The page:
Last year it was brought to my attention on a few occasions that I had been teaching salvation by works. Now, it’s essential to understand that no gospel-preaching pastor would ever want to be accused of leading people to believe that salvation comes by any other means than by the grace of God through faith in the person and work of Jesus Christ. So, the assertion that I was teaching a false gospel was, to put it mildly, a gut-punch. I did not understand why anyone would think or say that I believe salvation can be earned by our works. That being said, I felt compelled to evaluate my teaching in order to try to hear what those who made the observation were hearing. This blog is the result of my evaluation.
First, I fully believe and teach that salvation—meaning a person is saved from their sin and from the future judgment of the righteous and holy God—can not be attained by anything we can do to please God or earn His favor. Isaiah 64:6 makes it clear that all our righteous acts are like a polluted and filthy garment. This means that God takes all the righteous deeds that impress us, and when they are offered to God, He discards them in the same way we would discard a shirt that is stained with and reeks of feces. God is not impressed with any good work we can offer Him because all of our righteous deeds pale in comparison to His holiness, and the perfect righteousness of His Son, Jesus.
How then is a person saved? A person is saved, not by counting on their righteous deeds, but by faith in Jesus Christ. A saved person is simply a person who, after having their eyes opened to their sinful condition and the need for divine rescue, places all their hope and trust in Jesus who sacrificed Himself for their sin, in their place, so that they could be finally and fully counted as righteous before God. This “great exchange” is not the result of some sort of spiritual trade whereby we offer God our best efforts, and God gives us forgiveness and everlasting life in return. The exchange takes place only when we understand we have nothing to offer God—that we are entirely corrupt and spiritually bankrupt. We must fully depend on God to grant us mercy and pardon because of Jesus’ death and resurrection on our behalf. When a person comes to God in humility, brokenness, and faith, that person is granted new life in Christ. Faith in Jesus is the only way for sinners to be saved. This is what I’ve taught, and this is what I will continue to teach.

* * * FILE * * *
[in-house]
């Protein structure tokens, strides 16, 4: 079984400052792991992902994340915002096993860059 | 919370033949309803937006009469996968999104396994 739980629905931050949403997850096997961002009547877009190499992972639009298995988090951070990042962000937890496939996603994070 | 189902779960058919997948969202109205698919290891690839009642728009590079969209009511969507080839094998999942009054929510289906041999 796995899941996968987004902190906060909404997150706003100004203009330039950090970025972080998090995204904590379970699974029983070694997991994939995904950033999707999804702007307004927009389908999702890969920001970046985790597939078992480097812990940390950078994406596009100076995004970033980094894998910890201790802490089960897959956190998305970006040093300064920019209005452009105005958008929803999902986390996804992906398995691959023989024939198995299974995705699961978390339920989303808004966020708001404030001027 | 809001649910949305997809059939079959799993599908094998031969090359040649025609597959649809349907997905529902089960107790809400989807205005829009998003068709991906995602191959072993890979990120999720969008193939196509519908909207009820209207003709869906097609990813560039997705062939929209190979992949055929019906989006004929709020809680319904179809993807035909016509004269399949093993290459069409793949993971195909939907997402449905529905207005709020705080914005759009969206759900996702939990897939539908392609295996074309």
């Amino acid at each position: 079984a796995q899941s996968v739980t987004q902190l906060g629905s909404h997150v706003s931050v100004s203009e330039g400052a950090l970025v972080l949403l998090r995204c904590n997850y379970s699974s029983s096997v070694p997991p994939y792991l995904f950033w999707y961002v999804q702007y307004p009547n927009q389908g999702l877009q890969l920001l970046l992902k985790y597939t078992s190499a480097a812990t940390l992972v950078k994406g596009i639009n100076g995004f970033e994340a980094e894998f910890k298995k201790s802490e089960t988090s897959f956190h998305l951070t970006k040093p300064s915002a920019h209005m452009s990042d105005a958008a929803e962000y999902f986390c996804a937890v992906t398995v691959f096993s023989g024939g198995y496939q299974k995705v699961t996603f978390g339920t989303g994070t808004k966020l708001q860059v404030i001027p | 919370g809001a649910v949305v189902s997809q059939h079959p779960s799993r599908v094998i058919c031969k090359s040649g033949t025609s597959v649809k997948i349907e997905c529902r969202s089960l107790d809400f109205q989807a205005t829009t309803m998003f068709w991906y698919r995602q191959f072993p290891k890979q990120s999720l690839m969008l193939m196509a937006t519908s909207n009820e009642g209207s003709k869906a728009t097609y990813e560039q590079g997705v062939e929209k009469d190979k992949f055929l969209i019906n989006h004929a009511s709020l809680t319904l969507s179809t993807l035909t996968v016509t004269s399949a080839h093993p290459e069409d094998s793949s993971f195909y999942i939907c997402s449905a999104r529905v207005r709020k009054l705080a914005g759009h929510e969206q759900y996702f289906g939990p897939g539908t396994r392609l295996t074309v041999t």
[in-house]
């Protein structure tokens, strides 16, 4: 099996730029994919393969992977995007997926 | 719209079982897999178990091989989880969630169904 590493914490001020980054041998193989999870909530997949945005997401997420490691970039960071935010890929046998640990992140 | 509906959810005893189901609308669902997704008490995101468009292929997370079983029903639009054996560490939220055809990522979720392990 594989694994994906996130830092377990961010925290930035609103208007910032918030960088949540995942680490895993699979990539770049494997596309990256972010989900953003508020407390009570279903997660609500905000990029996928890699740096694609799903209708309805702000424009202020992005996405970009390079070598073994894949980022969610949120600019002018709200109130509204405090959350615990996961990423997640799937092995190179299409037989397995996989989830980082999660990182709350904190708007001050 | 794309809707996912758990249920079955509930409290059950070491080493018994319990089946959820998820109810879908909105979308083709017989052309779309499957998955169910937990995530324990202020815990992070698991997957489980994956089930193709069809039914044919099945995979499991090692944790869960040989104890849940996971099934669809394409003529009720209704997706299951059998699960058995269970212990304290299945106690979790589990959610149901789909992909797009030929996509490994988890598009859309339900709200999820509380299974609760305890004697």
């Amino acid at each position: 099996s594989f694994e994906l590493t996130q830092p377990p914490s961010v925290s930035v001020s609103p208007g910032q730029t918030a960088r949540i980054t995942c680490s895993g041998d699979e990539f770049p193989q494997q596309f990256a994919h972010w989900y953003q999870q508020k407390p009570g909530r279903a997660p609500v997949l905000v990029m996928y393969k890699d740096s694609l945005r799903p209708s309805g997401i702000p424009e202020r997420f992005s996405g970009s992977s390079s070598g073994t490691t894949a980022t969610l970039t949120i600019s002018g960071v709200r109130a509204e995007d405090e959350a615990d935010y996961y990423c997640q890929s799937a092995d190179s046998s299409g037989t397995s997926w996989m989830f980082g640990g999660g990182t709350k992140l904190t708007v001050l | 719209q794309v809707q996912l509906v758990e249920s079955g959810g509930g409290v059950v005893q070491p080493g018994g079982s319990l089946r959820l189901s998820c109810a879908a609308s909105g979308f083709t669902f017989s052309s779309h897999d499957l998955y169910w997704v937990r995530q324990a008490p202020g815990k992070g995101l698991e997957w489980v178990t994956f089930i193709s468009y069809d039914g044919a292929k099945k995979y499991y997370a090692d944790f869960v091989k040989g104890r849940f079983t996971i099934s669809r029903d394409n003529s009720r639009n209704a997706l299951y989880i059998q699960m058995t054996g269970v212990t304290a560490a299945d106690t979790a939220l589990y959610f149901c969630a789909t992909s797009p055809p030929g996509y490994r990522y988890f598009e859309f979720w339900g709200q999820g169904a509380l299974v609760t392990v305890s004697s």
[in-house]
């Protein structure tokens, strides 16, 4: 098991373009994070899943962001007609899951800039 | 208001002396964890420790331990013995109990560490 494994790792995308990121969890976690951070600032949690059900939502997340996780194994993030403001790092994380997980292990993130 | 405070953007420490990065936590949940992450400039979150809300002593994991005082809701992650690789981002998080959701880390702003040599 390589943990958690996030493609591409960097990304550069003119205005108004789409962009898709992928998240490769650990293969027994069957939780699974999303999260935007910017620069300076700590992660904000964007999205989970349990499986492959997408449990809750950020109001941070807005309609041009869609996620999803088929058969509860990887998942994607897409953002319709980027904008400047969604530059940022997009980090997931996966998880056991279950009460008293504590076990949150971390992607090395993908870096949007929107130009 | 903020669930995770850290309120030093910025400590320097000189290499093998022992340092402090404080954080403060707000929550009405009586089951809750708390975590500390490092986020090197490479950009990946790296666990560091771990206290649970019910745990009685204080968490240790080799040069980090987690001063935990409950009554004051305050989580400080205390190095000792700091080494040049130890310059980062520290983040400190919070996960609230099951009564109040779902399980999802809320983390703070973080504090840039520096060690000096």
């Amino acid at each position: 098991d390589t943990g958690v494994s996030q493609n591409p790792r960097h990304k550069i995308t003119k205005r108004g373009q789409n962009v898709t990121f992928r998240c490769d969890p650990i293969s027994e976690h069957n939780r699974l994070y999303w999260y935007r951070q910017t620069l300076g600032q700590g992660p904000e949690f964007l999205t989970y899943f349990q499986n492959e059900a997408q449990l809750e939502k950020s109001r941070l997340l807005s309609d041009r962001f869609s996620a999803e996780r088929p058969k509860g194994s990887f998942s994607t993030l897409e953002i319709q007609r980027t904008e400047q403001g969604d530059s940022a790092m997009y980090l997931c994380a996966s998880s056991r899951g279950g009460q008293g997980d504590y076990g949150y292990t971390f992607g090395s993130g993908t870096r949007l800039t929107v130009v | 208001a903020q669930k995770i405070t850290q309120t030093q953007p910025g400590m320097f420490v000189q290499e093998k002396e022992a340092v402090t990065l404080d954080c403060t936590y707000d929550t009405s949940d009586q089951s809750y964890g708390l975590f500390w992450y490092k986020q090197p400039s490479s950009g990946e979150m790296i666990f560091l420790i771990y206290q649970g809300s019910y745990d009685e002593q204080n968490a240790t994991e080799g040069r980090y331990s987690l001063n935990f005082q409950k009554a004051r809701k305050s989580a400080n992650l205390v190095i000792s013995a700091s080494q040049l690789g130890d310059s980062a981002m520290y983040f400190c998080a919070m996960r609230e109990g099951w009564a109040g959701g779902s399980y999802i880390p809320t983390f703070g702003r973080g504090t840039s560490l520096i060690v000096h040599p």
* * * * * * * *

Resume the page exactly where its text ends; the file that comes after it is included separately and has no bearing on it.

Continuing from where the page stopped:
Second, I fully believe and teach that biblical salvation leads to a change of attitude, priorities, motivation, affection, and behavior. A person who has been saved by grace through faith is more than just a saved person, they are a disciple of Jesus Christ. What does a disciple do? A disciple learns and applies the teaching of their teacher. The result of discipleship is that the disciple begins to look, think, and act like their teacher. The apostle Paul wrote, “For by grace you have been saved through faith. And this is not your own doing; it is the gift of God, not a result of works, so that no one may boast. For we are his workmanship, created in Christ Jesus for good works, which God prepared beforehand, that we should walk in them.” (Eph. 2:8-10) This means that we were not just saved from someone, and from something. We were saved to someone and for something. Namely, we were saved to Christ and for good works by which God is glorified, and Jesus is seen in and through His people.
In an age of easy believism in which salvation is largely valued as the means by which a person is freed from the penalty of sin and is really nothing more than a get-out-of-hell pass, the idea of spiritual and practical transformation is commonly rejected. Why? Because people love the biblical truths assuring them that “the blood of Jesus Christ cleanses us from all sin” and “where sin increased, grace multiplied even more” and “There is now no condemnation for those in Christ Jesus.” Every saved person can and should rejoice in these truths. However, many do not want to hear that biblical salvation also means that a believer is also a committed disciple of Jesus who increasingly displays actions consistent with the transformation genuine conversion produces. As a result, some charge those who teach the necessity of possessing and exhibiting a living faith with teaching works-based salvation.
The charge levied against those who teach that works are the result of salvation is nothing new. In fact, the book of James was, at one time, debated as to its authenticity and acceptance as part of Scripture. The issue some had with the book of James was that it seemed as if James’ teaching contradicted the teaching of Paul—that salvation comes by grace through faith. However, when you read what James wrote, you quickly realize that James was not contradicting that we are saved by faith, he was teaching that genuine saving faith is useful. James’ point was that our faith in Christ produces works, and our works prove that our faith in Christ is real. James wrote, “Faith, if it doesn’t have works, is dead by itself. But someone will say, ‘You have faith, and I have works.’ Show me your faith without works, and I will show you faith by my works. You believe that God is one. Good! Even the demons believe—and they shudder. Senseless person! Are you willing to learn that faith without works is useless?” (James 2:17-20). Simply put, it makes no sense to teach a salvation that does not produce works.
What did I learn from all this? I learned that I should continue to teach as I have explained, but I also realize that I must do a better job of continually reminding believers that we obey, serve, and submit to Christ—not to earn salvation, but because we have received salvation. Jesus’ work on our behalf and the blessings that come through salvation produce gratitude and love for Him and a desire to bring glory to God by our behavior.